In Lower Manhattan, the inconveniences were compounded by the risks of crossing the street. Street lights were out and traffic cops were scarce, leaving pedestrians to play a dangerous game of chicken with cars, cabs and trucks speeding along First Avenue.
In Brooklyn, Elizabeth Freund, 49, returned to her home in Red Hook Tuesday morning to find her bedroom and her daughter’s room in nearly three and a half feet of water. “My bedroom is floating, my office if floating, my daughter’s room is floating,” she said.
Gino Vitale, a Brooklyn landlord who owns 25 apartment buildings in the area, said 16 of them were inundated. But other apartments on lower-lying streets around the block were hit harder, leaving them submerged in more than eight feet of water, he said.
David Borchon, 28, watched the storm from the third floor of his family apartment at the Jacob Riis Housing Projects on the Lower East Side. The waters covered 12th Street, rising to the tops of cars and flooding the Con Edison power station, he said. FDR Highway seemed to merge with the East River, Borchon said.
As the floodwaters rose, the power station exploded, twice, leaving the entire area in darkness.
“We heard it go boom,” Borchon said. “I saw a big green light; it shook the projects.” Now, he said, “we don’t have no water, no electricity. We can’t even flush the toilet. And we’re not going to have water for five days.”
The Hamptons, the ocean-front vacation spot of hedge fund moguls, entertainers and old money, lost power at about 4:30 p.m. on Monday when Sandy’s leading edge grazed Long Island. Many of the communities remained cut off early Tuesday morning by downed oak trees that lay across the privet-lined two-lane roads.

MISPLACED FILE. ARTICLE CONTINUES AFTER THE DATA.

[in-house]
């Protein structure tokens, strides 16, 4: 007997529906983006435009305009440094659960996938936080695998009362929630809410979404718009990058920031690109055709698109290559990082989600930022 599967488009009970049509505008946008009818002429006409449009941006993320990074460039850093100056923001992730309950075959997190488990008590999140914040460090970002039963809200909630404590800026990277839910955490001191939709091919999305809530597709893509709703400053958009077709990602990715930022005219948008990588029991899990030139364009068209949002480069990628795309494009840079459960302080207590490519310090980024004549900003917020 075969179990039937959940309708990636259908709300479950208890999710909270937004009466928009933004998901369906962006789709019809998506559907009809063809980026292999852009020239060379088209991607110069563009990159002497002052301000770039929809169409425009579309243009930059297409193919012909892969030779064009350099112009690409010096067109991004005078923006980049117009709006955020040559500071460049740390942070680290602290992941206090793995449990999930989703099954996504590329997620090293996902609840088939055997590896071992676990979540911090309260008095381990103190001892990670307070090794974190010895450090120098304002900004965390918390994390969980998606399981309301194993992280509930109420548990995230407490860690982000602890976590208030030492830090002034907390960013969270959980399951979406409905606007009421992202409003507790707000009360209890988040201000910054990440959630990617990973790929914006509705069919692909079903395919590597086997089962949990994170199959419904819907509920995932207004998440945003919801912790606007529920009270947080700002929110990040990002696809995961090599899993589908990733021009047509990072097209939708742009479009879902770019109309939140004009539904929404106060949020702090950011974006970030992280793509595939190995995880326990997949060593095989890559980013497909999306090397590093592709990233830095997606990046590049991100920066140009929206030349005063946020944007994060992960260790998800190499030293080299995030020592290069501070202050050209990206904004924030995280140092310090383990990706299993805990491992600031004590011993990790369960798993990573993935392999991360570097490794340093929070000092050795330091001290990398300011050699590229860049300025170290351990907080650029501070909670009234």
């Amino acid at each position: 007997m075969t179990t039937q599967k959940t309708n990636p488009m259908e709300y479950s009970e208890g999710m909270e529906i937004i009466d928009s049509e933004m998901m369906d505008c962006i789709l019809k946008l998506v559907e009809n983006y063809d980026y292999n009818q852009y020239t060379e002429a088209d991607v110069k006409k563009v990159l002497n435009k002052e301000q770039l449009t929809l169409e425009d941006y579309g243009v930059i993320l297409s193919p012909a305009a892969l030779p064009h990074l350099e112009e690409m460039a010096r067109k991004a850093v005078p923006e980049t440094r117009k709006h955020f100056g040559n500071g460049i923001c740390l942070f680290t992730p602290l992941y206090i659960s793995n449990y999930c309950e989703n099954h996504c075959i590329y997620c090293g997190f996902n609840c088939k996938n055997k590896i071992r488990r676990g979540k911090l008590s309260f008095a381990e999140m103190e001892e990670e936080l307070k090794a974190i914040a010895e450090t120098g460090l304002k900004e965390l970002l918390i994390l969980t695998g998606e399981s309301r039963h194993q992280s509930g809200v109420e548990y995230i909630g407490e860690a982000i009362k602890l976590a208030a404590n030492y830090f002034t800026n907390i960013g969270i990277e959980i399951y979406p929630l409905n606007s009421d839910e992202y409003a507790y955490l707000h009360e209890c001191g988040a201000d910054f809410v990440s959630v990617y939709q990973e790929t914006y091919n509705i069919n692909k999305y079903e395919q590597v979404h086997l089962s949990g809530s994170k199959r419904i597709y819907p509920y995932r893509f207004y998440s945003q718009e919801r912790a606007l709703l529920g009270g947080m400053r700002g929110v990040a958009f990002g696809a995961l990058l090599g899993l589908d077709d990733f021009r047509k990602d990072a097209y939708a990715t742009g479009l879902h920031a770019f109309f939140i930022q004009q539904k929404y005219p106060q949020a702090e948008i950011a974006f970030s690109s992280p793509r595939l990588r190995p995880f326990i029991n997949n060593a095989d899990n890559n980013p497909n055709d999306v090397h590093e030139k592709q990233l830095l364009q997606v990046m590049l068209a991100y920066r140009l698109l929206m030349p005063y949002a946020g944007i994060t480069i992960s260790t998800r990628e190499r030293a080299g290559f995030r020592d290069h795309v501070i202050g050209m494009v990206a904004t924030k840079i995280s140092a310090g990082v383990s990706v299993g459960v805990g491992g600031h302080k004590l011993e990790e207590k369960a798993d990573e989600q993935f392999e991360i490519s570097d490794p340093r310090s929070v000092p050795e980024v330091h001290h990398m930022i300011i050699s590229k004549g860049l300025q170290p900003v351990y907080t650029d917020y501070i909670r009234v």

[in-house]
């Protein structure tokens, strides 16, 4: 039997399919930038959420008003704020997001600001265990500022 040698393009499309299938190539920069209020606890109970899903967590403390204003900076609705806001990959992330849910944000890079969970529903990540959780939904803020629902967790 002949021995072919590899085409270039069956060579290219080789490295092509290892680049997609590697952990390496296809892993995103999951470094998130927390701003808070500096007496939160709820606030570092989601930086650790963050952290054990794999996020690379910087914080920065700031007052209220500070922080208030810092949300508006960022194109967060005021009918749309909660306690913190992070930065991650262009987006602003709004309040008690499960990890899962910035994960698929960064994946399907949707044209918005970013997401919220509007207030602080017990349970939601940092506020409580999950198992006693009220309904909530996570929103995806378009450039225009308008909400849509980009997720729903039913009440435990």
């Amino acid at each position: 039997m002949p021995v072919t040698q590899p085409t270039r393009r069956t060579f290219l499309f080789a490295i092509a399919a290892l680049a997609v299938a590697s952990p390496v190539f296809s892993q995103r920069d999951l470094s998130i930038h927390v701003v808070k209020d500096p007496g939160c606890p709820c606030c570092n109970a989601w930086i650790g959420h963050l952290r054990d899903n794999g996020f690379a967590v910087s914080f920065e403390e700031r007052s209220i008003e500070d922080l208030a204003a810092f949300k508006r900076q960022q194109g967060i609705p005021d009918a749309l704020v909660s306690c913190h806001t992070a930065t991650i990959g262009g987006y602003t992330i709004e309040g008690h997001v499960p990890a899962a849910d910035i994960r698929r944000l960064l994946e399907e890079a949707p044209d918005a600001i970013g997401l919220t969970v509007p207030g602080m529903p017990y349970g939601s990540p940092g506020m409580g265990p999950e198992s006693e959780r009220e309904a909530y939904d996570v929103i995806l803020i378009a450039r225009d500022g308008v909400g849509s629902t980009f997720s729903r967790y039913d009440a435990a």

In the bay front village of Sag Harbor the combination of flooding, snapped trees and power lines meant residents would be without power for seven to 10 days, mayor Brian Gilbride said via radio early Tuesday.
In southern Brooklyn, many residents were without power Tuesday as they coped with debris brought in by Sandy’s winds or storm surge.
“It didn’t seem as if anyone had prepared their homes before the storm came in,” said Ned Berke, who edits a news Web site covering the old fishing community of Sheepshead Bay, where some residents had tried to ride out the storm in their wood-frame homes and bungalows. By 5 p.m. Monday, he said, people were palpably nervous and were feebly trying to secure their property and nail boards on windows.
“By the time we realized, ‘shoot, this place is going to flood,’ it was too late,” Berke said. “It was too dangerous to try to go outside.’’
At high tide, ocean water funneled through the bay, ripping apart a 100-year-old esplanade. Sailboats were cut from their moorings, and some sank. Storefronts filled with water and mud. The plate glass windows shattered at the Tête-à-Tête Café on Avenue Z, which Berke described as “basically a fish tank,” filled to the waist with water. Cars were submerged, leaving them coated with mud by morning.
One most infuriating things, Berke says, was that all the talk on radio and television was about Manhattan.
“There wasn’t a word of southern Brooklyn, and from what I’ve seen, there still is none. I understand the Financial District and Lower Manhattan are important areas, but you’ve got tens of thousands, maybe hundreds of thousands of people down here who are in a really tough spot now.”
Sandy also forced the evacuation of coastal communities in Massachusetts while authorities in Maine shut down the Port of Portland.
Earlier Monday off the North Carolina coast, the tall ship HMS Bounty sank; 14 crew members were rescued by the Coast Guard, but one crew member drowned and the captain was missing.
Colum Lynch and Suzanne Sataline in New York, and Frederick Kunkle, Laura Vozzella, Jeremy Borden, Lynh Bui, Ann E. Marimow, Lori Aratani, Emma Brown, Tim Craig, Aaron C. Davis, Hamil R. Harris, Sally Jenkins, Ed O’Keefe, Del Quentin Wilber and Debbi Wilgoren in Washington, contributed to this report.